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Closing company and removing cash...

I’ve been offered a permanent staff position so I don’t need my company anymore. I have a fair chunk of cash sitting in it. What are my options?

It’s a sad fact that in today’s legislative climate, more and more seasoned contractors are being forced, or are choosing to move back into staff roles. This is an inevitable consequence of the recent legislation changes – if you’re a contractor in the public sector, the chances are you have no option, and if you’re in the private sector, you may be looking at the diminishing reward for being a contractor and deciding that it’s not worth it.

Regardless of the reason, moving out of contracting could leave you with a problem: what to do with the reserves in the company bank account. As regular readers of CQOTW will probably have guessed, the answer is “It depends”. It depends on how much you have in reserves, whether you need access to these funds straight away, and how much income you’ll have in the next couple of years.

In most circumstances, the least tax efficient thing to do is to declare a massive dividend and close down the company, as there is a potential 37.1% tax liability on this dividend. Assuming the company is to be closed then, this leaves two main options: close company and declare a capital distribution; or pay the reserves into a pension scheme. In reality the solution is normally a blend of the two, with a little bit of dividend thrown in. Here are the steps that you should take:

Step 1: Ensure that all shareholder have received dividends at the most tax efficient rate. Generally, this will mean ensure that no less than £43,000 has been from the company by way of salary and dividend. If need be, declare a further dividend.

Step 2: Ask yourself whether you think you’ll need free and easy access to these funds between now and your retirement age. If the answer is No, consider paying some or all of the reserves into a personal pension. This is very tax efficient but does tie up the funds until you retire. In reality, we have found that most contractors will pay a portion, but seldom all, of the reserves into a pension.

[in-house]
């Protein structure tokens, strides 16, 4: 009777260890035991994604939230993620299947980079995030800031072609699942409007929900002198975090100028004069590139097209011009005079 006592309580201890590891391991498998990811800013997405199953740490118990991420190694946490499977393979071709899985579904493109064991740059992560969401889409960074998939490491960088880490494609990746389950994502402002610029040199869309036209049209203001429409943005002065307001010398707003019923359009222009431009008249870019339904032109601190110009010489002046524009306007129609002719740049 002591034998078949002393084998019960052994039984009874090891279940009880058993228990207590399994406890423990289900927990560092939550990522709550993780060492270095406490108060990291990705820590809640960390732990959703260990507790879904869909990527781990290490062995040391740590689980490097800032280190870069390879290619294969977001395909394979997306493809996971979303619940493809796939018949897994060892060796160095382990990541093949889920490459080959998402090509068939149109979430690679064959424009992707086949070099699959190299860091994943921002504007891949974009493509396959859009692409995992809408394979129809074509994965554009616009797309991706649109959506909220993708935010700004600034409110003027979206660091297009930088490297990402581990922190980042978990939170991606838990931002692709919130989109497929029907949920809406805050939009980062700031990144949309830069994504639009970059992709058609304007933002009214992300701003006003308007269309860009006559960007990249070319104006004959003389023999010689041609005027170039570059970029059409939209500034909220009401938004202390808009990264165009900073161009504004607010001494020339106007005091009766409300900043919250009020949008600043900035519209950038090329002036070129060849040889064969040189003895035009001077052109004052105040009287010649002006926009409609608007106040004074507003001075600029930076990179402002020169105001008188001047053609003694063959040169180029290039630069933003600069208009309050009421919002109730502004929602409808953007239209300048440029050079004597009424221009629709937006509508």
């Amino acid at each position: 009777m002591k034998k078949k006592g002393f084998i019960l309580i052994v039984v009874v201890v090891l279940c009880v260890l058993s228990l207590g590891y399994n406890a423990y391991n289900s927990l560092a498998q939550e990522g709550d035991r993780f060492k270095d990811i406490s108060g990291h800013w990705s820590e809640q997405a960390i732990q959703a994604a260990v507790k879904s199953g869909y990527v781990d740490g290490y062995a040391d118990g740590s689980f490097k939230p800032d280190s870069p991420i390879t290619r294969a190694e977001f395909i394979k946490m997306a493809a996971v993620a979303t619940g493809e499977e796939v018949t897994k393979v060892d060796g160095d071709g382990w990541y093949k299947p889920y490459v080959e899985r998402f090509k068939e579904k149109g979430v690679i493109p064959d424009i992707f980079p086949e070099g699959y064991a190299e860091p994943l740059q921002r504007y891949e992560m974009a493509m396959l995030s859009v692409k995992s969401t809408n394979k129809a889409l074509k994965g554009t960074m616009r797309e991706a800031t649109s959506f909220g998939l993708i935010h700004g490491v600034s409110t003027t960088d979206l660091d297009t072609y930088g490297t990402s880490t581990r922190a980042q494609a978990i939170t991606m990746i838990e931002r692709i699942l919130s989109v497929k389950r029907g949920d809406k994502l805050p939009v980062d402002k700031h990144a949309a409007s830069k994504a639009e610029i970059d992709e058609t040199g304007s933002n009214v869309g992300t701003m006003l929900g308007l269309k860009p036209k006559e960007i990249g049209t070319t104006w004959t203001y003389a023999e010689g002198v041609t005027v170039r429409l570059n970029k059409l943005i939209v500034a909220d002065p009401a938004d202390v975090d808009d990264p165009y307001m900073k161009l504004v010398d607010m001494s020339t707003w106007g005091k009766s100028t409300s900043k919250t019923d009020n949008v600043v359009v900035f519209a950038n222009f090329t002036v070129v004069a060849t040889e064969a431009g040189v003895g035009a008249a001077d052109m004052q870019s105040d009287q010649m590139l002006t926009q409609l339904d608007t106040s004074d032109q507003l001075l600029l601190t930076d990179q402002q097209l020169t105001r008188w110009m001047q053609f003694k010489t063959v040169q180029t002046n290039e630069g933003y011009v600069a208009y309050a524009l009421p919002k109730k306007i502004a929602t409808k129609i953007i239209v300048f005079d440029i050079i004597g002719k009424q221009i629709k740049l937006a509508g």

Step 3: Decide whether a Members Voluntary Liquidation is required or if a simple winding up can be arranged. Once you’ve paid all the dividends, if the reserves exceed £25,000 and you want a capital distribution, you need to appoint a liquidator who will then take charge of the company’s assets. You can expect to pay around £2,500 for the liquidator.

If the reserves are less than £25,000 then you do not need to appoint a liquidator, rather you can simply declare a capital distribution and issue the reserves in accordance with the shareholding.

In both scenarios, assuming you qualify for Entrepreneur’s Relief, you each shareholder will receive the first £11,300 tax free, with the balance payable at just 10%. When you consider that currently dividends can be taxed up to 37.1%, the savings an be enormous.

Once these steps are taken, the company can then go through whichever process is appropriate. The Simple Winding Up process (for those companies below £25,000) is straightforward and you can access the funds immediately. The MVL process can take a while, but if the balance sheet is structured properly when you enter the process, you should not need to wait at all for the funds either. As you would expect the MVL process is a bit more drawn out and can take months to finalise, but the tax savings would normally make this worthwhile.

Remember that even although the legal ceiling for a simple winding up is £25,000, it doesn’t necessarily apply that this is the best option. Because of the fees payable to the liquidator, for reserves up to £35,000 it can often make more sense to declare a dividend to bring the value down to £25,000, and pay the extra tax rather than pay a liquidator and go through the hassle of an MVL.

The capital distribution must be declared on your self assessment return on the Capital Gains Tax pages, and you should ensure that you claim Entrepreneur’s Relief on the return to ensure you only pay 10%. You’ll need to satisfy yourself that you qualify for ER before claiming however. Your accountant should be able to guide you on this.

In conclusion, taking the right steps when closing down a company is complicated and fraught with potential for expensive mistakes. While you could do this yourself, we strongly recommend seeking professional advice.